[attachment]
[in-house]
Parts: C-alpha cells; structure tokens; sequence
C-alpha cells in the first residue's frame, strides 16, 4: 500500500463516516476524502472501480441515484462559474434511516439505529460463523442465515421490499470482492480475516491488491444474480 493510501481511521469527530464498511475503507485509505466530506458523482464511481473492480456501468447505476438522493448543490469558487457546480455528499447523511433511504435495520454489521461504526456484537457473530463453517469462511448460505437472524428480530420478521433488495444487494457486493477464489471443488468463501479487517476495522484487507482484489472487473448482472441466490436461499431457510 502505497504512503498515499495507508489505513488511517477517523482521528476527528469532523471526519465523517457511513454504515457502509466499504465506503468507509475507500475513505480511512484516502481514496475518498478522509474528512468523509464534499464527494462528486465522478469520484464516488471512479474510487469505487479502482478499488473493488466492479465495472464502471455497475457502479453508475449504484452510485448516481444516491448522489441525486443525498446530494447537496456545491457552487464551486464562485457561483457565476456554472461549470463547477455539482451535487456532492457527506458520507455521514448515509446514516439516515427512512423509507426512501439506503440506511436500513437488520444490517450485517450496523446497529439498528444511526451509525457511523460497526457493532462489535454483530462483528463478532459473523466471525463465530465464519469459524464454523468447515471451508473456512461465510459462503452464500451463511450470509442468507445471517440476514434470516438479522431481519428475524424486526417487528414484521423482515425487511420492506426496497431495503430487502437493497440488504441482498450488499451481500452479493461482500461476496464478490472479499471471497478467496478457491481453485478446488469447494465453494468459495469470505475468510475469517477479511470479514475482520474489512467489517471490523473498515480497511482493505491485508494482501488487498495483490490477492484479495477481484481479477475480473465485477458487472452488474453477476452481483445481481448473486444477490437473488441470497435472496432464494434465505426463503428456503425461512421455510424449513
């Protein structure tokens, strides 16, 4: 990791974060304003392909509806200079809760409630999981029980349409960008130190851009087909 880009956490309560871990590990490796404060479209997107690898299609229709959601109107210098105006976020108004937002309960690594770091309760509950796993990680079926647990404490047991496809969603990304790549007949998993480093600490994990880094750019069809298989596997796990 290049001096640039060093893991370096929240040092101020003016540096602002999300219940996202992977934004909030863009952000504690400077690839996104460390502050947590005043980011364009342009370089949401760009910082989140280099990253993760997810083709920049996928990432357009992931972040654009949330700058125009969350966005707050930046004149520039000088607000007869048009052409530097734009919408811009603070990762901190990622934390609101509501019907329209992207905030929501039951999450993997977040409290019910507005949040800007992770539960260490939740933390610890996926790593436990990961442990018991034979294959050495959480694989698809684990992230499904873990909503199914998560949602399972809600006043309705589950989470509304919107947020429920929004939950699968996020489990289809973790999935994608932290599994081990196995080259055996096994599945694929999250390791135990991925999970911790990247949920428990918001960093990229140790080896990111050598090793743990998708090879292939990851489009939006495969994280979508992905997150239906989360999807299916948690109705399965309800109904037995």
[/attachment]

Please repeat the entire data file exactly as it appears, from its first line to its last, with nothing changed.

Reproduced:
[in-house]
Parts: C-alpha cells; structure tokens; sequence
C-alpha cells in the first residue's frame, strides 16, 4: 500500500463516516476524502472501480441515484462559474434511516439505529460463523442465515421490499470482492480475516491488491444474480 493510501481511521469527530464498511475503507485509505466530506458523482464511481473492480456501468447505476438522493448543490469558487457546480455528499447523511433511504435495520454489521461504526456484537457473530463453517469462511448460505437472524428480530420478521433488495444487494457486493477464489471443488468463501479487517476495522484487507482484489472487473448482472441466490436461499431457510 502505497504512503498515499495507508489505513488511517477517523482521528476527528469532523471526519465523517457511513454504515457502509466499504465506503468507509475507500475513505480511512484516502481514496475518498478522509474528512468523509464534499464527494462528486465522478469520484464516488471512479474510487469505487479502482478499488473493488466492479465495472464502471455497475457502479453508475449504484452510485448516481444516491448522489441525486443525498446530494447537496456545491457552487464551486464562485457561483457565476456554472461549470463547477455539482451535487456532492457527506458520507455521514448515509446514516439516515427512512423509507426512501439506503440506511436500513437488520444490517450485517450496523446497529439498528444511526451509525457511523460497526457493532462489535454483530462483528463478532459473523466471525463465530465464519469459524464454523468447515471451508473456512461465510459462503452464500451463511450470509442468507445471517440476514434470516438479522431481519428475524424486526417487528414484521423482515425487511420492506426496497431495503430487502437493497440488504441482498450488499451481500452479493461482500461476496464478490472479499471471497478467496478457491481453485478446488469447494465453494468459495469470505475468510475469517477479511470479514475482520474489512467489517471490523473498515480497511482493505491485508494482501488487498495483490490477492484479495477481484481479477475480473465485477458487472452488474453477476452481483445481481448473486444477490437473488441470497435472496432464494434465505426463503428456503425461512421455510424449513
């Protein structure tokens, strides 16, 4: 990791974060304003392909509806200079809760409630999981029980349409960008130190851009087909 880009956490309560871990590990490796404060479209997107690898299609229709959601109107210098105006976020108004937002309960690594770091309760509950796993990680079926647990404490047991496809969603990304790549007949998993480093600490994990880094750019069809298989596997796990 290049001096640039060093893991370096929240040092101020003016540096602002999300219940996202992977934004909030863009952000504690400077690839996104460390502050947590005043980011364009342009370089949401760009910082989140280099990253993760997810083709920049996928990432357009992931972040654009949330700058125009969350966005707050930046004149520039000088607000007869048009052409530097734009919408811009603070990762901190990622934390609101509501019907329209992207905030929501039951999450993997977040409290019910507005949040800007992770539960260490939740933390610890996926790593436990990961442990018991034979294959050495959480694989698809684990992230499904873990909503199914998560949602399972809600006043309705589950989470509304919107947020429920929004939950699968996020489990289809973790999935994608932290599994081990196995080259055996096994599945694929999250390791135990991925999970911790990247949920428990918001960093990229140790080896990111050598090793743990998708090879292939990851489009939006495969994280979508992905997150239906989360999807299916948690109705399965309800109904037995």